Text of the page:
As with literature, there are both stimulating, worthwhile videogames, and there are cheap, corrosive videogames. I would say to Mr Johnson, you need to get educated on the subject matter and take a more active role in the kinds of games your son plays. I certainly wouldn’t allow my children to play the videogame equivilent of ‘OK’ Magazine. So make sure your son is playing videogamings latest absorbing & challenging masterpiece, because those games do exist!

    If i may make a couple of suggestions:

    Dr Kawashimas Brain Training & Big Brain Academy.
    Nintendo Wii Sports.
    The ‘Tycoon’ series.
    Sim City.
    The Sims.
    Sid Mieir’s Civilisation.

  99. Boris my man I like you! You make me laugh and I mean that as a compliment. Though I do not necessarily agree with your political point of view you more than often put an argument across in a clear and concise manner for which I respect you. You often also seem to be well informed in the subject matter on which your opinion is based, which again, in times of idiotic ‘celebrityism’ is something to respect.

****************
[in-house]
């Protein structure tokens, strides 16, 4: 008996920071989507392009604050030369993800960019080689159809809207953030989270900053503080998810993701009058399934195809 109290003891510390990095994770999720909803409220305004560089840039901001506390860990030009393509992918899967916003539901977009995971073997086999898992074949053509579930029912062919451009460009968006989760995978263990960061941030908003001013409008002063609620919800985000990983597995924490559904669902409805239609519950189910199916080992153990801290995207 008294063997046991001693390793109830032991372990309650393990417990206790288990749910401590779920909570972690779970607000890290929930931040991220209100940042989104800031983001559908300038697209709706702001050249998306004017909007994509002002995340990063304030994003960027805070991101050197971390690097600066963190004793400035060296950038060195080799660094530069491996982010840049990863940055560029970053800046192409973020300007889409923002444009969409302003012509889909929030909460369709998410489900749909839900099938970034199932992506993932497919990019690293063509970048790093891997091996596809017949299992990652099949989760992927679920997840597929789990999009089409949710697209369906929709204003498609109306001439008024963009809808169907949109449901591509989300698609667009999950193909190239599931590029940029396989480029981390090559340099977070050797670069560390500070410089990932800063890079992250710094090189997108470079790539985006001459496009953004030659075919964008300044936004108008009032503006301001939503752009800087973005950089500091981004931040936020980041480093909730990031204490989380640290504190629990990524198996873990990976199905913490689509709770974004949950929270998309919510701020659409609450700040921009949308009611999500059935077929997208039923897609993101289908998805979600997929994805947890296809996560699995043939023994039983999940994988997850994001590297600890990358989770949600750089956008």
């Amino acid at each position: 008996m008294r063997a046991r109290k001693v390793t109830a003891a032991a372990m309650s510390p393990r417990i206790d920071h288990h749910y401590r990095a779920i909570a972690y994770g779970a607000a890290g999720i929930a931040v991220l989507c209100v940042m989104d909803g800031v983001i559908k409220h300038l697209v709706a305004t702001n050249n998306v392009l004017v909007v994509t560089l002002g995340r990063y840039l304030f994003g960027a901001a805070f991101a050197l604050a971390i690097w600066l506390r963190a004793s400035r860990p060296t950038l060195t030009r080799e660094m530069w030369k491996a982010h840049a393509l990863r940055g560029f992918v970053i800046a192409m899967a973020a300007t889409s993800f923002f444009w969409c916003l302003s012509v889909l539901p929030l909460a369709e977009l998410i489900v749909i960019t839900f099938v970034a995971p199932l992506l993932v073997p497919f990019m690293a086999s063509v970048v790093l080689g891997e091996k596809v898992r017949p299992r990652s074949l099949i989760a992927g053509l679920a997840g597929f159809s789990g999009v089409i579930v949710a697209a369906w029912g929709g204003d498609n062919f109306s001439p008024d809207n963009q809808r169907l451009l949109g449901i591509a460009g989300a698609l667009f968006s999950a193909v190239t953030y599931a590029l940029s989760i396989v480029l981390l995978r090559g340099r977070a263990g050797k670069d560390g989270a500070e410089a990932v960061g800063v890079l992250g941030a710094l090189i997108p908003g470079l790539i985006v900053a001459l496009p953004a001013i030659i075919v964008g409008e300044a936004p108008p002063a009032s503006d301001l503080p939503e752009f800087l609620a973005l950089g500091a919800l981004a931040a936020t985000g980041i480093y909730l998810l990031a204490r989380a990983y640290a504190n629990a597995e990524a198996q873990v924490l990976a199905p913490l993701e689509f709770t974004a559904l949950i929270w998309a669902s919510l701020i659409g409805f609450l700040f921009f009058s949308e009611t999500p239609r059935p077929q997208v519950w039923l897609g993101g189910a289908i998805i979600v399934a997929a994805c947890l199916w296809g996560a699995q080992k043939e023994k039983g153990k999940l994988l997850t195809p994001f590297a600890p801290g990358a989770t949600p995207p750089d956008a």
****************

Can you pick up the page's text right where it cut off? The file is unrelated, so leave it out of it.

On this subject I also agree with you that it is far from beneficial to allow our children to spend hour upon hour on a daily basis in front of the TV playing computer games, a message which coming from someone who works in the video game industry might be surprising to hear. However you have fallen in to the trap of placing blame on the object of people’s addiction rather than the root causes of the problem. It’s not the problem that video game consoles exist, it is in fact the fault of parents who do not encourage their children to partake in other forms of entertainment, whether educational or recreational (of course both can be intertwined). Blaming a video game console for an apparent drop in student’s inability to prove basic literary skills is comparable to blaming McDonalds for obesity, the mobile phone for a reduction in social skills, or alcohol for alcoholism. Life in this country is fascinating because of the vast array of opportunities for things to do in your spare time and banning all and sundry would make this world a very boring one to live in.